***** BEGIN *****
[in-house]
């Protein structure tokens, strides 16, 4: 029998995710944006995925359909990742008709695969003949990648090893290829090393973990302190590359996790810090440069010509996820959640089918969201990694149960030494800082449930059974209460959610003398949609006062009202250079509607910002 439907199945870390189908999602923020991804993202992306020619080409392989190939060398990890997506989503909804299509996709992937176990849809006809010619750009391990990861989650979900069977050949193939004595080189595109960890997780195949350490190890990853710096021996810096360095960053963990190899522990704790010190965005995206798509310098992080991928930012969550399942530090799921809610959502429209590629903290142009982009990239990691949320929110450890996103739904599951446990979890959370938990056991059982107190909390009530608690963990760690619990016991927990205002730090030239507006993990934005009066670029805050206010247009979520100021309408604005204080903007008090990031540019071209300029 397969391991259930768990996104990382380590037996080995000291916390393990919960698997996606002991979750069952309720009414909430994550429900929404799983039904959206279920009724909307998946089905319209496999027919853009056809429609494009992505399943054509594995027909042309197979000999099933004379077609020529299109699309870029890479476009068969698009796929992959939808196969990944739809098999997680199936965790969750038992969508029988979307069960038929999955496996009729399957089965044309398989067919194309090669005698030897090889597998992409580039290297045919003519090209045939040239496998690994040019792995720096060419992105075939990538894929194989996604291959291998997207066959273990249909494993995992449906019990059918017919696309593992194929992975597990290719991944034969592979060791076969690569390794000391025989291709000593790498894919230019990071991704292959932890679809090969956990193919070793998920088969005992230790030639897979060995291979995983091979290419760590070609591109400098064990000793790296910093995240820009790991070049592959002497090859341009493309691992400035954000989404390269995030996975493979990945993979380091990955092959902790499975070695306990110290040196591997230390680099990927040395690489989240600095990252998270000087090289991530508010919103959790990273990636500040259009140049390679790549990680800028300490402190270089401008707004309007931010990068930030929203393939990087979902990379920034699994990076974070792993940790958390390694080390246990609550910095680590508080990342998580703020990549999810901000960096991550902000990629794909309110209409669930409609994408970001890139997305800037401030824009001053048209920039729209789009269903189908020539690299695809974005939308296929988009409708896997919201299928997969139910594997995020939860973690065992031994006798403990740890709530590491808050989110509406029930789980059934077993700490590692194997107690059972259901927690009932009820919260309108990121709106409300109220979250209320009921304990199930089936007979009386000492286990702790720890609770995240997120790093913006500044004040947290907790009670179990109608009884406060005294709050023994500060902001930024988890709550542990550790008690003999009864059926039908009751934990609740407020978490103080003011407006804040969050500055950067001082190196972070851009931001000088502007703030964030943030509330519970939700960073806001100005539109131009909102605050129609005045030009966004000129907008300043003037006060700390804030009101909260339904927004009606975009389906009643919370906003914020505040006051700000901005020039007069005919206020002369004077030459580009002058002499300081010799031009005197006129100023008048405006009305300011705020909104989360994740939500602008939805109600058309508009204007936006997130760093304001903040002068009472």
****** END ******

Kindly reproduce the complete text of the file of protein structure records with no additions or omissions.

[in-house]
């Protein structure tokens, strides 16, 4: 029998995710944006995925359909990742008709695969003949990648090893290829090393973990302190590359996790810090440069010509996820959640089918969201990694149960030494800082449930059974209460959610003398949609006062009202250079509607910002 439907199945870390189908999602923020991804993202992306020619080409392989190939060398990890997506989503909804299509996709992937176990849809006809010619750009391990990861989650979900069977050949193939004595080189595109960890997780195949350490190890990853710096021996810096360095960053963990190899522990704790010190965005995206798509310098992080991928930012969550399942530090799921809610959502429209590629903290142009982009990239990691949320929110450890996103739904599951446990979890959370938990056991059982107190909390009530608690963990760690619990016991927990205002730090030239507006993990934005009066670029805050206010247009979520100021309408604005204080903007008090990031540019071209300029 397969391991259930768990996104990382380590037996080995000291916390393990919960698997996606002991979750069952309720009414909430994550429900929404799983039904959206279920009724909307998946089905319209496999027919853009056809429609494009992505399943054509594995027909042309197979000999099933004379077609020529299109699309870029890479476009068969698009796929992959939808196969990944739809098999997680199936965790969750038992969508029988979307069960038929999955496996009729399957089965044309398989067919194309090669005698030897090889597998992409580039290297045919003519090209045939040239496998690994040019792995720096060419992105075939990538894929194989996604291959291998997207066959273990249909494993995992449906019990059918017919696309593992194929992975597990290719991944034969592979060791076969690569390794000391025989291709000593790498894919230019990071991704292959932890679809090969956990193919070793998920088969005992230790030639897979060995291979995983091979290419760590070609591109400098064990000793790296910093995240820009790991070049592959002497090859341009493309691992400035954000989404390269995030996975493979990945993979380091990955092959902790499975070695306990110290040196591997230390680099990927040395690489989240600095990252998270000087090289991530508010919103959790990273990636500040259009140049390679790549990680800028300490402190270089401008707004309007931010990068930030929203393939990087979902990379920034699994990076974070792993940790958390390694080390246990609550910095680590508080990342998580703020990549999810901000960096991550902000990629794909309110209409669930409609994408970001890139997305800037401030824009001053048209920039729209789009269903189908020539690299695809974005939308296929988009409708896997919201299928997969139910594997995020939860973690065992031994006798403990740890709530590491808050989110509406029930789980059934077993700490590692194997107690059972259901927690009932009820919260309108990121709106409300109220979250209320009921304990199930089936007979009386000492286990702790720890609770995240997120790093913006500044004040947290907790009670179990109608009884406060005294709050023994500060902001930024988890709550542990550790008690003999009864059926039908009751934990609740407020978490103080003011407006804040969050500055950067001082190196972070851009931001000088502007703030964030943030509330519970939700960073806001100005539109131009909102605050129609005045030009966004000129907008300043003037006060700390804030009101909260339904927004009606975009389906009643919370906003914020505040006051700000901005020039007069005919206020002369004077030459580009002058002499300081010799031009005197006129100023008048405006009305300011705020909104989360994740939500602008939805109600058309508009204007936006997130760093304001903040002068009472």